They Said It Would Change
School bus fare was a three penny piece,
or as grown-ups would say, a thrupny bit.
Kathy, the school bus conductress, the familiar
bundles of brass coins in her verdigris hands.
School rulers were wooden with black lines. Mrs. McCourt
had a thing about pencil’s being sharp when used with a ruler.
I couldn’t decide which side of the line was the true measure.
With a folding ruler, and a pencil behind his ear,
my dad questioned me in feet and inches. I didn’t
understand eighths and sixteenths till my late teens.
At school, it was a kilogram and a litre,
at home, a bag of sugar, a pint of milk.
These days, road signs still read miles-per-hour,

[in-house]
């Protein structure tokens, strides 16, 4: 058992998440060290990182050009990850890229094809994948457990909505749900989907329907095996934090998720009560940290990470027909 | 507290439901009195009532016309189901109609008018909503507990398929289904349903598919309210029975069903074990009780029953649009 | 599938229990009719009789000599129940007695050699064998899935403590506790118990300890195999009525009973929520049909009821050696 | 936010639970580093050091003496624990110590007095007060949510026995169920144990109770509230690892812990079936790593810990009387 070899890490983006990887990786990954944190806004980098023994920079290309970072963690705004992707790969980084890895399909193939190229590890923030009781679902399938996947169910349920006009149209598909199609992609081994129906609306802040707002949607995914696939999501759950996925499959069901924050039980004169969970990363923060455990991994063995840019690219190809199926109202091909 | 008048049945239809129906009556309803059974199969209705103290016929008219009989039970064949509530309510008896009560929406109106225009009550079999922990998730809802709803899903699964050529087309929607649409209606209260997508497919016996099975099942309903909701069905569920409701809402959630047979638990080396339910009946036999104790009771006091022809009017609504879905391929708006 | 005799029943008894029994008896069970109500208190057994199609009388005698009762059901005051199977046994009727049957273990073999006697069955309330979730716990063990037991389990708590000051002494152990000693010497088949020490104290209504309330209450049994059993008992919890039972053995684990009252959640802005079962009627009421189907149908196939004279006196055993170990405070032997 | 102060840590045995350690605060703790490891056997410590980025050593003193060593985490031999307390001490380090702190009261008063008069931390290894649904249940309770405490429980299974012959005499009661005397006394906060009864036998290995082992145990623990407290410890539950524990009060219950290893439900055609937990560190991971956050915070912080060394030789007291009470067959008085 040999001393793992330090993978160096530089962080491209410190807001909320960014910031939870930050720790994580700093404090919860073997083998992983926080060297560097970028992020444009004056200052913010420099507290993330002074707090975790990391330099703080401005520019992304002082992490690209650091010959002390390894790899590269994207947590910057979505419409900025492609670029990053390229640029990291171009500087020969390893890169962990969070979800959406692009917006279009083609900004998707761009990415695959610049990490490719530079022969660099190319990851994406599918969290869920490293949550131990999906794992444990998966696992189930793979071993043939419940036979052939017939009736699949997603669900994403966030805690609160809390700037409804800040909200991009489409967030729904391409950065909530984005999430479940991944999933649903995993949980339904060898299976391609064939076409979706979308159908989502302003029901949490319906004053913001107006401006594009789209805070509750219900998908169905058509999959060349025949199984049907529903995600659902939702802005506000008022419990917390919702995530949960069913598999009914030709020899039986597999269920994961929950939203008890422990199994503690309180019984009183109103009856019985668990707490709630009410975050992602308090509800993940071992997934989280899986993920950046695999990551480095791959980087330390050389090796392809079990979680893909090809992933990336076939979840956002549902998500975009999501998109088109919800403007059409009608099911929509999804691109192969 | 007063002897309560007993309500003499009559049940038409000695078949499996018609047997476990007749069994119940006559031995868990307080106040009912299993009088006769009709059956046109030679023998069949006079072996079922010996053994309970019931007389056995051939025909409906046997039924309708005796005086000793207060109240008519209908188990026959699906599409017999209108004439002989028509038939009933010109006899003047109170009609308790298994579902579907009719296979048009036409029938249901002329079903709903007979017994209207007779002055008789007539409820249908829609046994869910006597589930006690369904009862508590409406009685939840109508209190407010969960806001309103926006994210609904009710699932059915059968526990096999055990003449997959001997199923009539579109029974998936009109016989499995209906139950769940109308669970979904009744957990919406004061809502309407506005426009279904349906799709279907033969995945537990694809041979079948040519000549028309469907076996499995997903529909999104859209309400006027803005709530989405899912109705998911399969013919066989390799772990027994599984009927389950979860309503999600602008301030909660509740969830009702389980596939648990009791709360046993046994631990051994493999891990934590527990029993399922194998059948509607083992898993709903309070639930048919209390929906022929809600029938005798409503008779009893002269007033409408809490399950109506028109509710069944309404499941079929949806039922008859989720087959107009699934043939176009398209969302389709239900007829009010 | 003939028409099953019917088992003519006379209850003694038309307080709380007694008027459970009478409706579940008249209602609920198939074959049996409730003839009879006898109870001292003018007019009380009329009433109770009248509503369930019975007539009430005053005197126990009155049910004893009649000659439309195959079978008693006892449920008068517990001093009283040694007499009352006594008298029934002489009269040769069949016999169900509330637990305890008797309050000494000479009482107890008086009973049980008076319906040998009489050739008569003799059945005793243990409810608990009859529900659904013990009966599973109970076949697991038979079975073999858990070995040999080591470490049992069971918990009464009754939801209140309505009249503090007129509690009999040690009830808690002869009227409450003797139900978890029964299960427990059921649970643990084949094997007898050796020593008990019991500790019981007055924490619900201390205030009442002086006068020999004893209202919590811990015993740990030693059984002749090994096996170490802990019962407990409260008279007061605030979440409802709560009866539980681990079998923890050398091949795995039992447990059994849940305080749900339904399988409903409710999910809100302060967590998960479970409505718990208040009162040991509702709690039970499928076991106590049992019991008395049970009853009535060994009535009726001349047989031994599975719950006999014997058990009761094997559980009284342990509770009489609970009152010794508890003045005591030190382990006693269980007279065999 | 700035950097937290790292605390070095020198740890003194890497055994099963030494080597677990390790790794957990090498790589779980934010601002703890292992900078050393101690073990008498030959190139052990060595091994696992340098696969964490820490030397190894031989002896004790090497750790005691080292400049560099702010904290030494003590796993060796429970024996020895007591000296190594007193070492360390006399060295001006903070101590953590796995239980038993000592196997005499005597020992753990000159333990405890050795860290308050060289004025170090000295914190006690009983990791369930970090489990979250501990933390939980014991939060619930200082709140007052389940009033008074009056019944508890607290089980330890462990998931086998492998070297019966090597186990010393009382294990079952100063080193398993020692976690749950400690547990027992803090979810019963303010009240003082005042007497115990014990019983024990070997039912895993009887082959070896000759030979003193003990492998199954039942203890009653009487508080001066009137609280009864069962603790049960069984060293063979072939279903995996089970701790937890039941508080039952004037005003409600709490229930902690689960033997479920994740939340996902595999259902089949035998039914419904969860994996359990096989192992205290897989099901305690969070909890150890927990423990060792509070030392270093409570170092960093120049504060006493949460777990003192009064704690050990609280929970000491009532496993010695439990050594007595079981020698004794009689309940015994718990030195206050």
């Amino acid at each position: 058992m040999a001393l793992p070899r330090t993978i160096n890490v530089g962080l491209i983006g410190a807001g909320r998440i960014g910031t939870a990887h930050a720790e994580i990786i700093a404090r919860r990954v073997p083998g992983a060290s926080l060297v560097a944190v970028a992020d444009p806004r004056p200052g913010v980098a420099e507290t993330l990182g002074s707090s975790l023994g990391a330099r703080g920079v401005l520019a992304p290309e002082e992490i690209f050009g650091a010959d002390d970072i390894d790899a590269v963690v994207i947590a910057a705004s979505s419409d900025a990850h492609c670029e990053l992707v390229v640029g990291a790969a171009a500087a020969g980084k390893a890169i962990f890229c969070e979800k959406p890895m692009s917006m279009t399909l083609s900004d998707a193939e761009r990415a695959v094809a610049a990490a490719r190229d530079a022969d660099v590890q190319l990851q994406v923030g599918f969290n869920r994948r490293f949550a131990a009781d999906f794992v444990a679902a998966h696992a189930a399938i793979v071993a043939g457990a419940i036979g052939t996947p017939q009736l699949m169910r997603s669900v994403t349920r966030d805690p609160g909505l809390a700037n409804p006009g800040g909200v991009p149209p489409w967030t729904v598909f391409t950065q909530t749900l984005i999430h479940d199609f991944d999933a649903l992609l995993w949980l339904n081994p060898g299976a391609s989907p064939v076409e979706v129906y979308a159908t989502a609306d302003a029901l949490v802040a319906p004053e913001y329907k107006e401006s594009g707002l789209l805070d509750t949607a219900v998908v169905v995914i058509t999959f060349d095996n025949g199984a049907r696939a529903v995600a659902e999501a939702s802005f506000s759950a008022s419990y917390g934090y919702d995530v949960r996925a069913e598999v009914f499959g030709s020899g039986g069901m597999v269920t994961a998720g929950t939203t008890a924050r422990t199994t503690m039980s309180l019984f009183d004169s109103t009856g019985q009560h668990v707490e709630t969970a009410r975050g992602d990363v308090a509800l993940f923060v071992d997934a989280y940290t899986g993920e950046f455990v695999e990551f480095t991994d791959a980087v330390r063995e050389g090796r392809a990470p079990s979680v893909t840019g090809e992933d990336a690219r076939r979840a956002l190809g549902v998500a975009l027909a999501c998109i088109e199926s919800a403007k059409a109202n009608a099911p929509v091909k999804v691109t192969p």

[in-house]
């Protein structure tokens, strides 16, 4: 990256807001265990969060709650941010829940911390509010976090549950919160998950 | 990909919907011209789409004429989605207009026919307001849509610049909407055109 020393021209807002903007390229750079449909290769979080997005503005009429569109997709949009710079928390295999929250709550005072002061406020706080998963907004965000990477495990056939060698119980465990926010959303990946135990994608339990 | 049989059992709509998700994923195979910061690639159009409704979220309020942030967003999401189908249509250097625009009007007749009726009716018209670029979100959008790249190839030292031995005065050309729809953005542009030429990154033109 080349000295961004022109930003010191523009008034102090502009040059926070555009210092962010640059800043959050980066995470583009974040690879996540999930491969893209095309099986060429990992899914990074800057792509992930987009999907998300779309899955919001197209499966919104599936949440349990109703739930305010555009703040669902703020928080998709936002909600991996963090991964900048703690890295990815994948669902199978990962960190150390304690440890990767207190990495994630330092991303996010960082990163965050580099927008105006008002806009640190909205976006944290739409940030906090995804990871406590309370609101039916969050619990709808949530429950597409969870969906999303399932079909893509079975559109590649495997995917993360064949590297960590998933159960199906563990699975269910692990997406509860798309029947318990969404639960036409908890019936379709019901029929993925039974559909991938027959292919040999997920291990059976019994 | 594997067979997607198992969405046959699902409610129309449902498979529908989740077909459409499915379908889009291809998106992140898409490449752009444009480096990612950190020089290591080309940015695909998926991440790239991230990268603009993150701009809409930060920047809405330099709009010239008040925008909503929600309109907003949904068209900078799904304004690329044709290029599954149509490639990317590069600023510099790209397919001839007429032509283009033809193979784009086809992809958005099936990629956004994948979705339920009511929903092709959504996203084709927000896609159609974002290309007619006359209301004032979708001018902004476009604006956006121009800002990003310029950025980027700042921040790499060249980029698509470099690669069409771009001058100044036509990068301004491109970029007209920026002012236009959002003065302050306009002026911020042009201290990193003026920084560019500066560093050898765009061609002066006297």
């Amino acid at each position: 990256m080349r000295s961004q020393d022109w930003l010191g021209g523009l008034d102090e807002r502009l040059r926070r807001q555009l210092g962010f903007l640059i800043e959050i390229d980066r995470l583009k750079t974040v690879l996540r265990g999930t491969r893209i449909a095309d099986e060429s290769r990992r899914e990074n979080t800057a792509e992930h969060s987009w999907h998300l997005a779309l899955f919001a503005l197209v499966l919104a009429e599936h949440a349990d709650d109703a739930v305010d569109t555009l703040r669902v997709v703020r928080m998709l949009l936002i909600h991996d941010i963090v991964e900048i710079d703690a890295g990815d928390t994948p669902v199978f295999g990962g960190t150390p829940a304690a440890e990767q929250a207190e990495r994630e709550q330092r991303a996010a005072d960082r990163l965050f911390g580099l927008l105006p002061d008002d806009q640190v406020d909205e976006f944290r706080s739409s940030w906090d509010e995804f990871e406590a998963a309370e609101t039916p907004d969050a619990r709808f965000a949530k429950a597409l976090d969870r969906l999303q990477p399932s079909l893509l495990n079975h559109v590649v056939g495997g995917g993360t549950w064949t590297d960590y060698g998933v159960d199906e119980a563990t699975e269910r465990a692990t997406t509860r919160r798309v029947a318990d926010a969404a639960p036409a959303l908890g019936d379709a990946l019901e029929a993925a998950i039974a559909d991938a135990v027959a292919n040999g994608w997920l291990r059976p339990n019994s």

and it’s ok to say I’m five foot seven inches tall.
Brass became copper, the portcullis remained and
piggy banks are not the same; some not even pigs.
Kevin Reid lives in Scotland. His poetry has appeared in various online and printed journals, such as Pushing Out the Boat, Ink Sweat and Tears, Amaryllis, The Interpreters House, The Open Mouse. He is the founding creator of the >erasure and >erasure ii projects, and Nutshells and Nuggets.